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Title

Drivers of Ecological and Evolutionary Disruptions in the Seed Dispersal Process: Research Trends and Biases

AuthorsDonoso, Isabel CSIC ORCID; Fricke, Evan C.; Hervías-Parejo, Sandra CSIC ORCID; Rogers, Haldre S.; Traveset, Anna CSIC ORCID
KeywordsNon-native species
Anthropogenic disturbance
Defaunation
Dispersal failure
Fragmentation
Climate change
Habitat loss
Global change
Issue Date22-Feb-2022
PublisherFrontiers Media
CitationFrontiers in Ecology and Evolution 10: 794481 (2022)
AbstractAs the sole opportunity for most plants to move, seed dispersal influences the biodiversity and functioning of plant communities. Global change drivers have the potential to disrupt seed dispersal processes, affecting plant communities and ecosystem functions. Even though much information is available on the effects of seed dispersal disruption (SDD), we still lack a comprehensive understanding of its main causes at a global scale, as well as the potential knowledge gaps derived from research biases. Here we present a systematic review of biotic and abiotic SDDs to ascertain the global change drivers addressed, dispersal modes impacted, plant processes affected, and spatial focus of existing research on this topic up-to-date. Although there are many modes of dispersal and global change drivers in temperate and tropical ecosystems worldwide, research efforts have predominantly addressed the effect of alien species for biotic seed dispersal in temperate systems and oceanic islands as well as how defaunation of bird or mammal dispersers has affected seed removal in the Neotropics. SDD studies were also biased toward forest ecosystems, with few in shrublands or grasslands. Finally, the effects of climate change, ecological consequences at the whole community level, and evolutionary changes were largely unrepresented in SDD studies. These trends are likely due to a combination of true geographic and ecological patterns in seed dispersal and global change and bias in research focus. We conclude that increased research investment in the less-studied systems and a better understanding of potential synergies and feedback between multiple global change drivers will be important to forecast the threats to plant biodiversity and those ecosystem functions derived from seed dispersal in the Anthropocene.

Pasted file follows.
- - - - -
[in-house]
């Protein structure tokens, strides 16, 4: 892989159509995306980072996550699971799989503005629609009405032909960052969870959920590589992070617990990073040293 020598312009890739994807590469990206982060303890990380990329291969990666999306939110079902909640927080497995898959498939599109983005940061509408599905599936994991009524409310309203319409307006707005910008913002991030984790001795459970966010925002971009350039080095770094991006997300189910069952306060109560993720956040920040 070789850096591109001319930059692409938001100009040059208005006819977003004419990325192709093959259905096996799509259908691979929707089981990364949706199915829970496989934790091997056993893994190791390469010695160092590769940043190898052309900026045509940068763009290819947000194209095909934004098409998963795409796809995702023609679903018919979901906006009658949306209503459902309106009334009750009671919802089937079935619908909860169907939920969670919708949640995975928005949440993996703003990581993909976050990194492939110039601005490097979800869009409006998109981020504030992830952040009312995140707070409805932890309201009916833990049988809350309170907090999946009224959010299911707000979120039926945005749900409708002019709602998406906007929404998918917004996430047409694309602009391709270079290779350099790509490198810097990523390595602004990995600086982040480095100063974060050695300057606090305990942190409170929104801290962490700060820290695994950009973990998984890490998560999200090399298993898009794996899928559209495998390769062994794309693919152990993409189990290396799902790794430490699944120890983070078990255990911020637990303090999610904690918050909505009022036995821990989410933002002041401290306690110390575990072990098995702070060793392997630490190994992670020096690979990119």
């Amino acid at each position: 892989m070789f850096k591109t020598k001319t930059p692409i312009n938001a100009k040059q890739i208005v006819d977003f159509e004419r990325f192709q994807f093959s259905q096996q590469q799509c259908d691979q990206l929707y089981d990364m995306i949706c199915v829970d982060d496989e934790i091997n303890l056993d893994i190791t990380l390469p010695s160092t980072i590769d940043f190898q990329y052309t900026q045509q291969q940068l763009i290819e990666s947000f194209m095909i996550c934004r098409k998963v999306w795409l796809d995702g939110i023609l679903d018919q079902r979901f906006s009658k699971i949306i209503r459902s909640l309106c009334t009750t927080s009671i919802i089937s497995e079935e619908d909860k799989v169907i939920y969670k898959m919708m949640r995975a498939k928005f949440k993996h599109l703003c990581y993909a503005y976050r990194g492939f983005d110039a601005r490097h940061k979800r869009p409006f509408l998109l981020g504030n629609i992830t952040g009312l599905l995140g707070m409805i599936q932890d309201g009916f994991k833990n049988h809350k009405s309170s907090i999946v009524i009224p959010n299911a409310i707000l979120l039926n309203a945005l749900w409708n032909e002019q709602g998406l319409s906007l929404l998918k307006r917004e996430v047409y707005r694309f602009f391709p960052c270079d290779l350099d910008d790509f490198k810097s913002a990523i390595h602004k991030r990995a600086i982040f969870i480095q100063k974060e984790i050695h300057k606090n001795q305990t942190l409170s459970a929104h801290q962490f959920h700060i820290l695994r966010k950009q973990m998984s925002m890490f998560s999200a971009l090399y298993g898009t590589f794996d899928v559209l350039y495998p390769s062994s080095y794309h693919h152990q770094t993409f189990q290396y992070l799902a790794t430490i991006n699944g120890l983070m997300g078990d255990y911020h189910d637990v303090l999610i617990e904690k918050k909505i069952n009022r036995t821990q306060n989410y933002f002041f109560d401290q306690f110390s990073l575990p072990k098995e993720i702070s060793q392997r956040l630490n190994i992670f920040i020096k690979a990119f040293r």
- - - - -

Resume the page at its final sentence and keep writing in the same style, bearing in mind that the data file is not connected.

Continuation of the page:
Publisher version (URL)https://doi.org/10.3389/fevo.2022.794481
URIhttp://hdl.handle.net/10261/272614
DOI10.3389/fevo.2022.794481
E-ISSN2296-701X
Appears in Collections:(IMEDEA) Artículos




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